The Face: Our Human Story

Image of The Face: Our Human Story
Author(s): 
Release Date: 
October 9, 2018
Publisher/Imprint: 
Thames & Hudson
Pages: 
320
Reviewed by: 

“Written by a writer, educator, and art historian, and presented in a compact seven by seven inch size, The Face: Our Human Story is an entirely approachable, relatable and enjoyable exploration through the many expressions that make us human.”

Human faces tell a story about life. Over the long course of history, that story has not changed much. Debra Mancoff takes a look at the various ways this story has been expressed in arts and cultures over the centuries in The Face: Our Human Story.

“Our facial features,” posits Mancoff, “are a window to our hearts and minds.” If we study the faces of history, we should, by extension, understand something of their life stories. We should be able to identify what mattered to them, how they felt about their experiences, and the relationships that were important. Mancoff is interested in this line of inquiry as she strolls through the British Museum.

Backing up for just a moment it is helpful to consider the British Museum itself. Founded in 1753, the British Museum in London was the first national public museum in the world. It houses manuscripts, natural specimens, coins, medals, prints, drawings, and ethnographic material. Items range from the King’s Library to the Parthenon sculptures and anything in between having a relation to human history, arts, and culture. One of the top ten most visited museums in the world, more than five million people check in every year. It would not be a stretch to say that the British Museum has the largest collection of faces anywhere on earth.

It is these very faces, from the British Museum collections, that Mancoff divvies up between seven stages in the cycle of life. She covers birth and childhood by pointing out babies’ preferences for faces and the child’s mastery of facial manipulations for emotional communication. A pottery figurine from 2000 BCE Cyprus, a French ivory 1320’s statue, a woodcut from 1520’s Germany, a black and white photograph from 1880’s Egypt, and a slide from 1900 Iran, each demonstrates the breadth of Mancoff’s facial findings.

A brief introduction kicks off Mancoff’s thoughts behind each chapter: Birth and Childhood; Love and Beauty; Everyday Life; Faith and Ritual; Rulers and Warfare; Identity and Disguise; Death and the Afterlife. Illustrations of artifacts from all four corners of the museum’s worldly collection accompany key points and descriptions, similar to those one might find in the museum if one were perusing the rooms oneself.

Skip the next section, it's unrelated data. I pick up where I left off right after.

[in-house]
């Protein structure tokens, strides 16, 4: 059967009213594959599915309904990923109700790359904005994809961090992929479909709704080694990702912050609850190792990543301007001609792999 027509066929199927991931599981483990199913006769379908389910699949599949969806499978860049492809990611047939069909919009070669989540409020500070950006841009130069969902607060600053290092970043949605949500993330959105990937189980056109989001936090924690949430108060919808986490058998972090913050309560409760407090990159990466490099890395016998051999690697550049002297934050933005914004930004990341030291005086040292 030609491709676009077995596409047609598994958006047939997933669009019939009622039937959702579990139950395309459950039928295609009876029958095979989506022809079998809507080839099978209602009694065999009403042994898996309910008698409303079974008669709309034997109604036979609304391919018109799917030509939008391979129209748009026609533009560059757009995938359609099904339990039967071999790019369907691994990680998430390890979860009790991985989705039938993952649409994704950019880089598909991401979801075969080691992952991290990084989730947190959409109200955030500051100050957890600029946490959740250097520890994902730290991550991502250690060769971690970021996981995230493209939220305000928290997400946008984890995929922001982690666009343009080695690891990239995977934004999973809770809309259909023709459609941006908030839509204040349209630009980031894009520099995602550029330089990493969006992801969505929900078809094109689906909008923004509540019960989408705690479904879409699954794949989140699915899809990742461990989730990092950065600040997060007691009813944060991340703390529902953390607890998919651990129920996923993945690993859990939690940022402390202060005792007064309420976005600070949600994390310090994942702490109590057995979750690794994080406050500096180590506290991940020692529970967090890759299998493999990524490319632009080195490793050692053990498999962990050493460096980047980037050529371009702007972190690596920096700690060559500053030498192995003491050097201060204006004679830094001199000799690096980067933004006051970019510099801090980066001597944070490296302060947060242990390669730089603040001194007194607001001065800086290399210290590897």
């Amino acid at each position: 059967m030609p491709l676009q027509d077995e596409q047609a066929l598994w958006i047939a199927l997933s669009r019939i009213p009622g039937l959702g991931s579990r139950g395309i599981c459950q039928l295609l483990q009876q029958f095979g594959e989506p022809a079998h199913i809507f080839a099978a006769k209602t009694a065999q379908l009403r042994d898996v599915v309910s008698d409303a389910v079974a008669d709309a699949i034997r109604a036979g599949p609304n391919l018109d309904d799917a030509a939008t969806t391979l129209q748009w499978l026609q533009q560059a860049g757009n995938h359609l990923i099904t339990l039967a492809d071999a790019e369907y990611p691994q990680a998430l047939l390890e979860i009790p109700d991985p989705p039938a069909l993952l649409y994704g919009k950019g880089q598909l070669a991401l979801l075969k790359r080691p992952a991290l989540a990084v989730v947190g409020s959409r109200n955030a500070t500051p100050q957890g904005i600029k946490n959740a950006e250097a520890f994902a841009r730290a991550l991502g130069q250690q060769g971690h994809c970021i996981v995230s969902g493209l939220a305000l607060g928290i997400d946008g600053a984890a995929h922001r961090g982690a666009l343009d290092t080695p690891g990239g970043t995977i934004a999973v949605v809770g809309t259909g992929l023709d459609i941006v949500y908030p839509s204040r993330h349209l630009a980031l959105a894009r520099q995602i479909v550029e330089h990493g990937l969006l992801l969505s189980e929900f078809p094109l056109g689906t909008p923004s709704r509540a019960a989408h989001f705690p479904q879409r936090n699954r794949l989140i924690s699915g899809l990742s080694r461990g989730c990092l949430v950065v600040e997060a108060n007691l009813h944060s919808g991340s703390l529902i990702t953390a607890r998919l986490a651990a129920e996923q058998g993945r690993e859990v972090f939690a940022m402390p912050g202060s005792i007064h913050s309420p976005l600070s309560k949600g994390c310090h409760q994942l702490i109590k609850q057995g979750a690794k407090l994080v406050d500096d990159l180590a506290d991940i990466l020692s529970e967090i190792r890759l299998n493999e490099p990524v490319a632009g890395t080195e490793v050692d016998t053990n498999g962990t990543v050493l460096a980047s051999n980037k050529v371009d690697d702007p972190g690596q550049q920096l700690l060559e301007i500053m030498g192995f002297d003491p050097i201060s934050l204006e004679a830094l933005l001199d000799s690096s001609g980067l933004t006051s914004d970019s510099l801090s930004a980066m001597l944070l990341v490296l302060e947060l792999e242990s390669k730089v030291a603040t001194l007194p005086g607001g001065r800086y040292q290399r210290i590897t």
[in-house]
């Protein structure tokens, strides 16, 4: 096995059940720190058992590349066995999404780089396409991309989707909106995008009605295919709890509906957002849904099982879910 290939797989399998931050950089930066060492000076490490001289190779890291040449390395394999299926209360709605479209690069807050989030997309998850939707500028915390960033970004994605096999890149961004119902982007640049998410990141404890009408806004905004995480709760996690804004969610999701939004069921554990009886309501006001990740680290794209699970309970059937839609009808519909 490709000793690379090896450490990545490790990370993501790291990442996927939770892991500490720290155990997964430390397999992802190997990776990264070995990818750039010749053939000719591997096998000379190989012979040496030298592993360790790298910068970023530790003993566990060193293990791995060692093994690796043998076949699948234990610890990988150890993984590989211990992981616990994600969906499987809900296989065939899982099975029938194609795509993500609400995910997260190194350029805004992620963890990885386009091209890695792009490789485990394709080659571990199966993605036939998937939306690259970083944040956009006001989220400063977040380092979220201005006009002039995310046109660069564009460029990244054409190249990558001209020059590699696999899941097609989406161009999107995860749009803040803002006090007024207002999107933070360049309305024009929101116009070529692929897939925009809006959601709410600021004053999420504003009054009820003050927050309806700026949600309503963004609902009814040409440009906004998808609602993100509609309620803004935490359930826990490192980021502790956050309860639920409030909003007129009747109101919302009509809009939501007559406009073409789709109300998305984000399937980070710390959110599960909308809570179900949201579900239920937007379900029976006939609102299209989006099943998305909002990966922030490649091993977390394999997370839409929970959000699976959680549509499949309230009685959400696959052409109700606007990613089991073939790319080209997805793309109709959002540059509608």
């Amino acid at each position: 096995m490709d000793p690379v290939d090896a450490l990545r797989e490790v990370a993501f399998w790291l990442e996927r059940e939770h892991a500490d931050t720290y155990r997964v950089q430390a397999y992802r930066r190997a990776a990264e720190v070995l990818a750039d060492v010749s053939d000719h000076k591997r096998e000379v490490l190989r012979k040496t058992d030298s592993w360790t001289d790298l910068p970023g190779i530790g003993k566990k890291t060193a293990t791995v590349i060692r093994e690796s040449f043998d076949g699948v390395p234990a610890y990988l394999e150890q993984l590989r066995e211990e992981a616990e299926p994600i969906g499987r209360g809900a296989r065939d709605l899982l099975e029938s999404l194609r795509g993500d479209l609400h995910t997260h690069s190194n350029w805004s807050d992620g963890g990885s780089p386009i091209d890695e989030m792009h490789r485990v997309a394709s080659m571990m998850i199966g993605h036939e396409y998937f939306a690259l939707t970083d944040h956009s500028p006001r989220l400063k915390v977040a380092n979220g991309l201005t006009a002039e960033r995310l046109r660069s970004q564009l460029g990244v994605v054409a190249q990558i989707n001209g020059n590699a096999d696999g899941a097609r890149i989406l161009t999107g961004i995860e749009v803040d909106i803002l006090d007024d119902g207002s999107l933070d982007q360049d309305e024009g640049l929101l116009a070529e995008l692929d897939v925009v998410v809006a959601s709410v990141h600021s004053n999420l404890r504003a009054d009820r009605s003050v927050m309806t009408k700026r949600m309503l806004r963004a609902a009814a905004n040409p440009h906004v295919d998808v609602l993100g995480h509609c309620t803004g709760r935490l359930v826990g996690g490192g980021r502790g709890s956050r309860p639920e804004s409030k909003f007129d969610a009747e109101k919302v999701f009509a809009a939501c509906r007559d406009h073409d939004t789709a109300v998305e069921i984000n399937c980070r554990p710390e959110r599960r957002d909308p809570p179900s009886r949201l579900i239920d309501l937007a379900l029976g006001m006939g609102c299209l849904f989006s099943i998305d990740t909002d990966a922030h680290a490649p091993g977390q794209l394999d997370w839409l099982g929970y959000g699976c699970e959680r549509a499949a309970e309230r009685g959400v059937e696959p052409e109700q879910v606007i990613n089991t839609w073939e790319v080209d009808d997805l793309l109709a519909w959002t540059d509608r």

Which brings up a clever concept. In a way, this book is a brilliant new subgenre. Museums make catalogues on a regular basis for special exhibitions, targeted artists, unique features of important acquisitions, etc. Where this one differs is in its thematic approach. The reader is privy to insider docent exposure about a wide range of artifacts connected to the theme at hand without having to physically traipse from floor to floor.

In lieu of conquering a museum by systematically viewing objects as the rooms are laid out on the map, attempting to make sense of the huge amount of items and see as much as possible, this book offers more of an organized treasure hunt centered around a specific topic. This is a different form of armchair travel, with a well-spoken tour guide, and an interesting way to visit a large museum. Indeed, in just about as much time as it would take to get worn out in a museum this size, the reader can digest the entire book and absorb much more information on the topic.

Not to reduce the effectiveness of the content, the one tiny, critical downside though, to this particular project, is that the font size is far too small. This is an unfortunate design choice most likely made so as not to have too much text compete with the stunning images. Equally hard to read are the instances when the type is set on top of a hued page. Beautiful as it may be to the overall aesthetics of the book, the practicality of its use is limited.

Written by a writer, educator, and art historian, and presented in a compact seven by seven inch size, The Face: Our Human Story is an entirely approachable, relatable and enjoyable exploration through the many expressions that make us human.